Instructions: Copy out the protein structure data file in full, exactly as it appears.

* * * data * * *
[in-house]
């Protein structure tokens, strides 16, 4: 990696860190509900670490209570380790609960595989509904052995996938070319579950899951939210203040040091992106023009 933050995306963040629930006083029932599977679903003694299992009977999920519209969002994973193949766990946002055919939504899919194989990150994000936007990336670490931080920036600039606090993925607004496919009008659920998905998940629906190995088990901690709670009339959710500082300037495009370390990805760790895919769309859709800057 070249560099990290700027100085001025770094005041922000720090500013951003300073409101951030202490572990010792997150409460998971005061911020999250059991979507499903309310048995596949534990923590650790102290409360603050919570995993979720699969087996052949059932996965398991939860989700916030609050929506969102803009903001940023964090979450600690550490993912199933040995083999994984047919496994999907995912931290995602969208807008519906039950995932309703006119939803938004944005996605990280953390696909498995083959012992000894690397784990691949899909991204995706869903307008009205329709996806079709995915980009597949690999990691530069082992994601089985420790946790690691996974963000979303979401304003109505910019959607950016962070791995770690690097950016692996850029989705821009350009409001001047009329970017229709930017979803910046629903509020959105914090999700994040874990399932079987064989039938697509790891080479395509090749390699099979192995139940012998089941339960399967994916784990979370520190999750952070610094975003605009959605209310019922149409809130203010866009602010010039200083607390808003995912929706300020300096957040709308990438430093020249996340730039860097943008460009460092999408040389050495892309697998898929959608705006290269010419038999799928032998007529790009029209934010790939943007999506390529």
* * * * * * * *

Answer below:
[in-house]
């Protein structure tokens, strides 16, 4: 990696860190509900670490209570380790609960595989509904052995996938070319579950899951939210203040040091992106023009 933050995306963040629930006083029932599977679903003694299992009977999920519209969002994973193949766990946002055919939504899919194989990150994000936007990336670490931080920036600039606090993925607004496919009008659920998905998940629906190995088990901690709670009339959710500082300037495009370390990805760790895919769309859709800057 070249560099990290700027100085001025770094005041922000720090500013951003300073409101951030202490572990010792997150409460998971005061911020999250059991979507499903309310048995596949534990923590650790102290409360603050919570995993979720699969087996052949059932996965398991939860989700916030609050929506969102803009903001940023964090979450600690550490993912199933040995083999994984047919496994999907995912931290995602969208807008519906039950995932309703006119939803938004944005996605990280953390696909498995083959012992000894690397784990691949899909991204995706869903307008009205329709996806079709995915980009597949690999990691530069082992994601089985420790946790690691996974963000979303979401304003109505910019959607950016962070791995770690690097950016692996850029989705821009350009409001001047009329970017229709930017979803910046629903509020959105914090999700994040874990399932079987064989039938697509790891080479395509090749390699099979192995139940012998089941339960399967994916784990979370520190999750952070610094975003605009959605209310019922149409809130203010866009602010010039200083607390808003995912929706300020300096957040709308990438430093020249996340730039860097943008460009460092999408040389050495892309697998898929959608705006290269010419038999799928032998007529790009029209934010790939943007999506390529």